Oscar Robertson Misses the Mark When Pinpointing the Lakers’ Single Biggest Issue

The Los Angeles Lakers have yet to look any bit the part of a championship-contending team. The Lakers have been struck hard by injuries and COVID-19 issues, leading to inconsistent performances. Hall of Famer Oscar Robertson believes he knows Los Angeles’ most significant problem, but his assessment sits off the mark.

Lakers’ struggles continue to pile up

The Lakers’ recent encouraging surge has quickly become overshadowed by a three-game skid.

The Phoenix Suns dominated Los Angeles on Tuesday night, cruising to a comfortable win as James’ game-high 34 points couldn’t mask his team’s shortcomings. Los Angeles is struggling to find any consistency, compounded further after Anthony Davis suffered another significant injury that will force him to miss at least a month.

All that has led Hall of Famer Oscar Robertson to voice what he believes s the Lakers’ most prominent issue.

Oscar Robertson misses the mark when pinpointing the Lakers’ single biggest issue

The Lakers haven’t looked anywhere near like a championship-contending team for various reasons.

Los Angeles has dealt with notable significant injuries to key contributors, while COVID-19 cases have ravaged the roster and coaching staff in recent weeks. However, Hall of Famer Oscar Robertson voiced on a recent appearance on Yahoo Sports‘ Chris Haynes “Posted Up” podcast that he believes it’s the Lakers’ lack of consistent bench production that plagues them most.

 “I’ve always said this, in order to win the championship, you’ve got to have a good bench,” Robertson said. “Davis has hurt right now, and then they keep talking about Lebron’s age. I mean, you know, when I was coming up playing basketball in the Park, I played against a lot of the fathers of the players, players that I knew well.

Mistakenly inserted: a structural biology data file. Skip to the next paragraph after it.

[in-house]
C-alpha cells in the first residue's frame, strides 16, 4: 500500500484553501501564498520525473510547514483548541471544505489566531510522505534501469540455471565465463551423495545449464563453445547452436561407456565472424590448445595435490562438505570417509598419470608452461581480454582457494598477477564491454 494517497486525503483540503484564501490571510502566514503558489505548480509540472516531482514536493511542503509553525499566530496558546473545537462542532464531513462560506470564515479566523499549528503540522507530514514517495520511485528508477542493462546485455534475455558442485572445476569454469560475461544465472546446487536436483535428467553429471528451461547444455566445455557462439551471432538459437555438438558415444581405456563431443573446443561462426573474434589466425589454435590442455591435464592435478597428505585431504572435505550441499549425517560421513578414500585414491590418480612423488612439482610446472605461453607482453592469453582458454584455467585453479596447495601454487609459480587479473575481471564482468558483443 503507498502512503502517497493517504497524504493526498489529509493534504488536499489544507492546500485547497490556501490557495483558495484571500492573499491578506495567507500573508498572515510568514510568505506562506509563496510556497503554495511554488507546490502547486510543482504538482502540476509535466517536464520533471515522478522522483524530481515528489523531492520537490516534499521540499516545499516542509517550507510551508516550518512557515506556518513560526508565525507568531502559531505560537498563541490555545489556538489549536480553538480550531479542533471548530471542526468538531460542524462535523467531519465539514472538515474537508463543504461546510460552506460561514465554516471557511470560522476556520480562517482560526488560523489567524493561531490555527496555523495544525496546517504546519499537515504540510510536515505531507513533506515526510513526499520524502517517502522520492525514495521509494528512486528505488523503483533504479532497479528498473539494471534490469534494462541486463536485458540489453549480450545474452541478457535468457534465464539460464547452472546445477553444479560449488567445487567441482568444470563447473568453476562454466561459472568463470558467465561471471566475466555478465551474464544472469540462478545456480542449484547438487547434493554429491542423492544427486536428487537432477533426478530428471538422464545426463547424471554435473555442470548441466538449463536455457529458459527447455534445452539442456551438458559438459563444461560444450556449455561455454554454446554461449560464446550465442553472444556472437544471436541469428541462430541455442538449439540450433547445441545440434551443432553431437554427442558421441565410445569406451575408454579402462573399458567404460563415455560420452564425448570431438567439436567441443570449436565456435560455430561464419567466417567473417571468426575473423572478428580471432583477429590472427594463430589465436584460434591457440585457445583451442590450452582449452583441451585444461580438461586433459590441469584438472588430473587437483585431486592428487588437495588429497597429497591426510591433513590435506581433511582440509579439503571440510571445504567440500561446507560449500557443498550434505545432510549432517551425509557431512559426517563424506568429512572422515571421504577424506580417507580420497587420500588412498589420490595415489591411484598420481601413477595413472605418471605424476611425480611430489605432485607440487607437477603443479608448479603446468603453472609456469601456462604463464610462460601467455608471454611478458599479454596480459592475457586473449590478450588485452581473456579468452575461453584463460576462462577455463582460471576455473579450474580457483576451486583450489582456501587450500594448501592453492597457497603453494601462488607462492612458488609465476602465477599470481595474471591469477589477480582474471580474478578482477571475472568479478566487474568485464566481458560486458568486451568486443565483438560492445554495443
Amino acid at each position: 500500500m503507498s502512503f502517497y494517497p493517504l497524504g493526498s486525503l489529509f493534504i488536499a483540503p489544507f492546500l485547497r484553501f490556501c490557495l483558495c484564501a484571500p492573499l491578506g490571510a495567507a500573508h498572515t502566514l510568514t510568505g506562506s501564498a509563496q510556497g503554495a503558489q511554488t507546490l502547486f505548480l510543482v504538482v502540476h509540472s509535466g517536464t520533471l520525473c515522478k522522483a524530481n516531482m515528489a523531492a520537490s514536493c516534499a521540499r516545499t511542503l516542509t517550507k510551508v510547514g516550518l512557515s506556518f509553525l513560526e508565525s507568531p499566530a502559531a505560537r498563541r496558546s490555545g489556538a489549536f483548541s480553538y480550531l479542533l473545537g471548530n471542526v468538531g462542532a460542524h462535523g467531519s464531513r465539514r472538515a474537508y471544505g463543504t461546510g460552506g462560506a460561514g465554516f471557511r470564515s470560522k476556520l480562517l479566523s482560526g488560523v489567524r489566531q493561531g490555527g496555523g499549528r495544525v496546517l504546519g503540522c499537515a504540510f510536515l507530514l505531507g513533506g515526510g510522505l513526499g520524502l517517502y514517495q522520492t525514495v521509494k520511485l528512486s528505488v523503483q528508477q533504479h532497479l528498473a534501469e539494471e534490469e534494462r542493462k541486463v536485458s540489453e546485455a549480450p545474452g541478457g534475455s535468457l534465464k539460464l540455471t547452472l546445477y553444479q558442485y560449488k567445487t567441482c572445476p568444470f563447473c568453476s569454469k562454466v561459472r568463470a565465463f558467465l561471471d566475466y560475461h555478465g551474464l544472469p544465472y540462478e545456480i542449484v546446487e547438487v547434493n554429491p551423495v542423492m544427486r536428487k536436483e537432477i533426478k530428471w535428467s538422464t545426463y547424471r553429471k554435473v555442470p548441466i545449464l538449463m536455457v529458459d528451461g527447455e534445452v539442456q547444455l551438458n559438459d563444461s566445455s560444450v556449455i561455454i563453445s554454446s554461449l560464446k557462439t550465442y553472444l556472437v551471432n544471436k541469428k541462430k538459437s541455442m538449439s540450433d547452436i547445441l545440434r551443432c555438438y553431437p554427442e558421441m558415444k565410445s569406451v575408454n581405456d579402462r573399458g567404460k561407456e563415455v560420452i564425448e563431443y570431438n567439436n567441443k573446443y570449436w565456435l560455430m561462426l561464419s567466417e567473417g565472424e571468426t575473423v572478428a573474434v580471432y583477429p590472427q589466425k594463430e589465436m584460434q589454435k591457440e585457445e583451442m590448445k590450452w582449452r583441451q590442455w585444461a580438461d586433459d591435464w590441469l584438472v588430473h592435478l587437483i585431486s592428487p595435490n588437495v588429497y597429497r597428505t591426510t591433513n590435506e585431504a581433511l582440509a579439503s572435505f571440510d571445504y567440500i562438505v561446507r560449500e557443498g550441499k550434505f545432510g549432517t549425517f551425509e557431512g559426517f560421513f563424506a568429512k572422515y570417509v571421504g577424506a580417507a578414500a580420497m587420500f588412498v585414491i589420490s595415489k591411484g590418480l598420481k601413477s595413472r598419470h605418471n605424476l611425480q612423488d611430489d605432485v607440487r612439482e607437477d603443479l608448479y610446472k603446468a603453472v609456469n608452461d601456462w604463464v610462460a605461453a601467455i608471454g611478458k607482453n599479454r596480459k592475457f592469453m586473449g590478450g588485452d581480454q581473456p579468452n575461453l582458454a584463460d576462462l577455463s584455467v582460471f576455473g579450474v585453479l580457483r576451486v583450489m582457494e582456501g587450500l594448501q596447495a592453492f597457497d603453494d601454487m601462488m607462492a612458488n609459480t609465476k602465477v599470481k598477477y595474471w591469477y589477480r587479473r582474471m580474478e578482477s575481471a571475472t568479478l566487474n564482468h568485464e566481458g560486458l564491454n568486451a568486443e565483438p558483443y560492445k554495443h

“I mean, I don’t think age has anything to do with this, you know how to play. But I think the Lakers bench is a problem. I look at Golden State, and I look at Phoenix, and those guys come off the bench, man. They make it. They come in the game, they’re ready to go. But sometimes but the legacy is just not there.

Los Angeles spent the offseason retooling the roster around James and Davis, putting forth an almost entirely new group of reserves. Carmelo Anthony has served as an offensive bright spot, while the rest of the second unit has struggled to find consistency.

Malik Monk has shown flashes of promise, but he’s failed to find a reliable offensive rhythm, while the recent bout with COVID-19 hasn’t helped the situation. Beyond that, the injuries haven’t allowed the Lakers to field the same bench unit that can build sustainable chemistry.

James and Davis missing extended time have forced Los Angeles to play altered starting lineups and reserves. Until the Lakers can field a healthy full roster, it’s hard to truly pinpoint any one issue as the reason for their shortcomings.

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As the Lakers continue to stumble, the outside doubt will remain prevalent.

Despite that, their mindset remains fixated on building on-court chemistry. Davis missing the next four weeks doesn’t help, but it presents an opportunity for other players on the roster to fill that massive void.

Russell Westbrook can utilize the increased offensive role to find his rhythm and comfort playing alongside LeBron James. Although Talen Horton-Tucker is coming off an atrocious shooting performance, hitting 1-of-13 shots in the loss to the Suns, he will have more opportunities to be a prominent offensive factor.

Meanwhile, Trevor Ariza has shown promising signs in his first two games back. The Lakers are hoping Ariza can become a key contributor behind his versatility defensively while stretching the floor with his outside shooting.

Los Angeles is heading into a difficult patch without Davis that could wind up helping them in the long run.

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